Mar 272013

By Nick Worth
The Pioneer Forest Products lumber treatment plant planned for Winslow is currently on hold, but not out of the picture.
“We’re in communication with them all the time,” Winslow City Manager Jim Ferguson said, speaking of Pioneer. “In fact, I spoke with the company president this morning.”
Plans call for Pioneer to build the $230 million mill on 500 acres near the Winslow Airport, but Ferguson said Pioneer has not yet pulled any building permits for the proposed site.
In a Dec. 7 article in The Tribune-News, Herman Hauck, CEO of Pioneer Associates, said the company was set to begin construction on the mill “sometime in early 2013.”
“We’re still working on the funding and it will be sometime in the first quarter of next year, as far as starting on the project,” Hauck said at the time. “We’re working hard to try to make it happen.”
Despite their hard work, however, Pioneer officials have had a difficult time securing the necessary financing and have asked the Forest Service for an extension on the financing date in their contract.
Hauck declined to comment on the process this week, as he said financial negotiations are ongoing.
Marlin Johnson of Pioneer Forest Products agreed.
“We’re still in the final throes of getting funding together,” said Johnson.
Asked what the timeline is expected to be on the funding, Johnson replied, “We know it’s going to be over the next three months.”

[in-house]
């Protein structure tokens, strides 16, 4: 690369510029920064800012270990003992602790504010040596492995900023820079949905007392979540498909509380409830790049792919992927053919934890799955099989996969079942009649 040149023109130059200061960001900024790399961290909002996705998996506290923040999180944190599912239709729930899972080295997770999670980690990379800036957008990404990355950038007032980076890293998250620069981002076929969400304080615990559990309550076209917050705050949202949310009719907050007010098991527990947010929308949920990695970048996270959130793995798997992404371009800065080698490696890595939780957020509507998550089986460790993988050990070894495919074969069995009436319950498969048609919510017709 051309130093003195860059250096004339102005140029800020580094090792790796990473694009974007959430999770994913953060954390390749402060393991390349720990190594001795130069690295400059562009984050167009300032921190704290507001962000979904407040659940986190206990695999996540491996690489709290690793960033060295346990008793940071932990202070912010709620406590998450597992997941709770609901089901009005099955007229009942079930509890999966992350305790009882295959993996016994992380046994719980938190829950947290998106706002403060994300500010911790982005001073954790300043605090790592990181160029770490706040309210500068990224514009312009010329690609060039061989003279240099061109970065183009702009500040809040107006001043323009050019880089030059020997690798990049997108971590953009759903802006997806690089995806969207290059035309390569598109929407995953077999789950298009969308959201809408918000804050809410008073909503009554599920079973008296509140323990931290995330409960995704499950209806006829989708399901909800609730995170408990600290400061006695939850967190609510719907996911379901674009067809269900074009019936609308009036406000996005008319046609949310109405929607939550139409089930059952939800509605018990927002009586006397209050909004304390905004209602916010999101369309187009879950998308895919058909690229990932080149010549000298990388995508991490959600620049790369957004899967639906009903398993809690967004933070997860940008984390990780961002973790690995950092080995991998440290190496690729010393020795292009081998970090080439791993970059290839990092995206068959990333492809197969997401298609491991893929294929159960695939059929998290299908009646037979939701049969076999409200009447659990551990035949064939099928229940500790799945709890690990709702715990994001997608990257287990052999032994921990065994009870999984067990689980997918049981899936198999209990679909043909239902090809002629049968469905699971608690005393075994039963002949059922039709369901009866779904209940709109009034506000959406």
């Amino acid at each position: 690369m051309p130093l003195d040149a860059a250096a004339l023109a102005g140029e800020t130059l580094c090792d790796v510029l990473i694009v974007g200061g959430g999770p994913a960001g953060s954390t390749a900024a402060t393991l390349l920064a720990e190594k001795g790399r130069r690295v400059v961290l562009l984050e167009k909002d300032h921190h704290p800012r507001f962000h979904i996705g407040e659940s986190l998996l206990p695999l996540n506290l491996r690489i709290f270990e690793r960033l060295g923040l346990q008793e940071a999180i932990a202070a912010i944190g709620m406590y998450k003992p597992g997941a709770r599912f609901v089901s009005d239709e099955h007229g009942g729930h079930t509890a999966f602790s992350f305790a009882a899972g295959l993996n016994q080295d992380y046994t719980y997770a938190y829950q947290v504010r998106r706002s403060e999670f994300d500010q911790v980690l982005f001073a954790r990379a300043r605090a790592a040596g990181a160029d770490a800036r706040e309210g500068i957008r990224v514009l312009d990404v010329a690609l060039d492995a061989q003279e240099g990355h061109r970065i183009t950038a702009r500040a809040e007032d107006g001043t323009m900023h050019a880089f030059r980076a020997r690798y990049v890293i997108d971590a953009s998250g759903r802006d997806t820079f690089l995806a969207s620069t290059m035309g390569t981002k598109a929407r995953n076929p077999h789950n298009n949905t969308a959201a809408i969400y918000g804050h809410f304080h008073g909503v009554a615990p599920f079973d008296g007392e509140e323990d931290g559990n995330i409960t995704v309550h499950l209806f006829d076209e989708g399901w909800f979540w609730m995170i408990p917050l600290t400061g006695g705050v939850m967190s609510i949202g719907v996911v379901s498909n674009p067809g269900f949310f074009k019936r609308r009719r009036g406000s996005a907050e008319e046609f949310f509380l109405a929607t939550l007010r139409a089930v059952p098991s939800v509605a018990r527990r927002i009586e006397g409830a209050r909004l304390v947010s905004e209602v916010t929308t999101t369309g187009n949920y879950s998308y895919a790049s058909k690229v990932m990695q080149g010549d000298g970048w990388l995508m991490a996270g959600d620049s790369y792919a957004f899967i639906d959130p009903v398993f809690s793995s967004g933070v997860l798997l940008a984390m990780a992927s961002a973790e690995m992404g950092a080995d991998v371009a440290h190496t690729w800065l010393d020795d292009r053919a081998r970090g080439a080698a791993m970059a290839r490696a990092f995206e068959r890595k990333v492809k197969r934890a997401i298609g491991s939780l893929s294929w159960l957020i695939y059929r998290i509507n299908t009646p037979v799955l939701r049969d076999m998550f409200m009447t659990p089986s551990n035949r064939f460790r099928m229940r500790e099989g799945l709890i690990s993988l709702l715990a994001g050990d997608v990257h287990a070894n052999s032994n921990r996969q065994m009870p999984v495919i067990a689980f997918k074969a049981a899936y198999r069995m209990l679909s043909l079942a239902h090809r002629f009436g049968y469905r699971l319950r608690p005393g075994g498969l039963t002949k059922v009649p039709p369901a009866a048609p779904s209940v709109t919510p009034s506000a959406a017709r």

The thinning contract with the U.S. Forest Service under the Four Forest Restoration Initiative (4FRI) is designed to thin trees in the Apache-Sitgreaves, Tonto, Coconino and Kaibab national forests. Pioneer won the bid for the contract on May 18, 2012, and subsequently announced plans to build the lumber-processing mill in Winslow.
The 4FRI contract calls for thinning of mostly smaller diameter trees on the four forests and divides the planned thinning into 10 parts, each one with a task order to be issued.
Forest Service Contracting Officer Gilbert Massiatt said Pioneer’s contract is not affected by the delay.
“They had an estimated amount of time for ascertaining funding,” said Massiatt. “They just asked if that could be extended.”
Massiatt said the estimate on the financing date is not a factor in the contract.
“We didn’t require anybody, at that time, to submit an actual, concrete date, because you never know what will happen,” he said. “At this point I don’t see any problem with that. They’re making progress.”
Massiatt said the execution of the contract would be the key factor and that the financing of the operation doesn’t concern his office.
“We’re only concerned that when we say to go out and cut trees, they get out there and cut trees,” Massiatt said. “We’ll issue the first task order sometime in April, and then we want to see them get out there and get to work cutting trees.”
Johnson said Pioneer is ready to begin work. The Forest Service has not yet issued a task order under the 4FRI contract.
“We are probably going to try operating on one task order in May when the snow goes off,” said Johnson. “That’s the tentative plan.”